In what the WaPo breathlessly reports late on Tuesday was a rebuke and "complaint" to Attorney General William Barr, special counsel Robert Mueller sent a letter to the AG in late March, just days after Barr sent out his summary to Congress, in which Mueller stated that Barr's 4-page summary to Congress on the sweeping Russia investigation failed to "fully capture the context, nature, and substance" of Mueller’s work and conclusions, citing a copy of the letter it had obtained using its trusted deep intel sources.
This is what Mueller said to Barr, according to the leaked NSA intercept:
"There is now public confusion about critical aspects of the results of our investigation. This threatens to undermine a central purpose for which the Department appointed the Special Counsel: to assure full public confidence in the outcome of the investigations."
And if one reads just that, it certainly does not look good for Attorney General Barr, especially just one day before his first official Congressional hearing on the topic of the Mueller report: so bad that even the absolute lunatic fringe of conspiracygate - which had mercifully shut up for the past month with its daily predictions that this member of the Trump clan is going to jail, or that website will be shut down - has roared back into life with the sage assessment that "this is bad."
Pouring more fuel on the fire, the always pithy Axios adds that "this revelation about Mueller's dissatisfaction with the characterization of his report will likely escalate the growing rift over Barr's handling of the special counsel's investigation. House Democrats, who have expressed distrust in the attorney general, are set to vote on Wednesday to allow House Judiciary Committee lawyers to question Barr at Thursday's hearing."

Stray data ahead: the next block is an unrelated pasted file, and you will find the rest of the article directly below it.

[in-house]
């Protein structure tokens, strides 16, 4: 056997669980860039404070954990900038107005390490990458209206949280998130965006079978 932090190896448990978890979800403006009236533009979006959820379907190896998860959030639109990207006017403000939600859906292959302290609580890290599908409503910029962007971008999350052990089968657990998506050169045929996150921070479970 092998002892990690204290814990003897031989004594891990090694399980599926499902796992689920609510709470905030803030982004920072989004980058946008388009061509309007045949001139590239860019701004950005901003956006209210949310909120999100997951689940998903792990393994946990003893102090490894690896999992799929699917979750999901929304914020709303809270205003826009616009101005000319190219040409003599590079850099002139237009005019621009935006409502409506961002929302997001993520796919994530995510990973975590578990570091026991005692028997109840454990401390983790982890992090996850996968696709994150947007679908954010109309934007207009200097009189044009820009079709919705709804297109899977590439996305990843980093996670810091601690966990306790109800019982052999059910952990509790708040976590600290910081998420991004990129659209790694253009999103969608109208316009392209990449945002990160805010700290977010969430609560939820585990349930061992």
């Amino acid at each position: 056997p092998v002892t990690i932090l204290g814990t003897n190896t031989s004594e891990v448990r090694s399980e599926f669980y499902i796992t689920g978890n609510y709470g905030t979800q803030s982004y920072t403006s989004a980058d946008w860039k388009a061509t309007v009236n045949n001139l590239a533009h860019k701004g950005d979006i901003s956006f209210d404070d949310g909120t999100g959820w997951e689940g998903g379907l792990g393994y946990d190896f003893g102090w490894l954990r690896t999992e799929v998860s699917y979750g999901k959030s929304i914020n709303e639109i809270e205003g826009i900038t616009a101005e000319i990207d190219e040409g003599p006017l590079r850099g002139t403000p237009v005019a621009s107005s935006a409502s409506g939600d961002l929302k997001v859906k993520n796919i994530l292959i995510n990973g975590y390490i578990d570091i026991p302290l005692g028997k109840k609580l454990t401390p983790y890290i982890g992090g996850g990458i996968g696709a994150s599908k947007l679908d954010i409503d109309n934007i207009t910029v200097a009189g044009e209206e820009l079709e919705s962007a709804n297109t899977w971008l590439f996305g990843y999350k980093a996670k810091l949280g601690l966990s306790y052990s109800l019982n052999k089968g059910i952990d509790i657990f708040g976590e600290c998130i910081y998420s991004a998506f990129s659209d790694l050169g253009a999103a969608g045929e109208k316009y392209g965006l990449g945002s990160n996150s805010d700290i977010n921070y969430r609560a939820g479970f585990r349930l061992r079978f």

Or maybe not, and perhaps the WaPo/NYT report is not "so bad" if one actually reads it, because once the breathless WaPo finally does come up for air, we get to paragraph 13 - a point by which most readers have turned out - to read the following real punchline in the WaPo report:
When Barr pressed Mueller on whether he thought Barr’s memo to Congress was inaccurate, Mueller said he did not...
So, Mueller felt there was confusion... but he did not think the memo was inaccurate. Wait, what's going on here and how is this even a story? Well, if we read the rest of the above sentence, we find the true object of Mueller's "complaint":
[Mueller] felt that the media coverage of it was misinterpreting the investigation, officials said.
Which means that, as the WaPo itself reports, what Mueller was really angry with was the coverage of his report by media such as... the WaPo and the NYT?? The irony, it burns.
But wait, because if one reads even further - and yes, we know most Russiagaters have troubles getting beyond sentence one so they are excused - we find that throughout a subsequent 15 minutes telephone conversation between the special counsel and the attorney general, Mueller’s main worry was "that the public was not getting an accurate understanding of the obstruction investigation."
This goes back to what Mueller's letter requested: "that Barr release the 448-page report’s introductions and executive summaries, and made some initial suggested redactions for doing so, according to Justice Department officials," the WaPo writes.
What happened then? A few weeks later Barr did just that, and absent occasional redactions - some of which apparently revealed that Russia had taped Bill Clinton having phone sex with Monica Lewinsky - he did just that.
So if Mueller thought Barr's memo was not inaccurate, and his ire was instead targeted at the media for "misinterpreting the investigation" - although it remains unclear just how they did this, after all Mueller does not dispute that there was no collusion (yes, Russiagaters, that means you) and did not dispute Barr's conclusion of no obstruction - then what is the point of these two rather confused pieces? Well, as noted above, tomorrow Barr is scheduled to testify on Wednesday before the Senate Judiciary Committee about the investigation, and the entire article is meant to focus on the headlines of the WaPo (and NYT) article, and certainly not on paragraph 13 which, not only refutes the prevailing tone that Barr did something wrong, but in fact exonerates him. But that won't have any impact on tomorrow's hearing which is now assured to be a complete kangaroo court.
As for tonight's really big, if unspoken, story - if this is the best leak Mueller has to defy Barr and the president, then Trump has indeed won.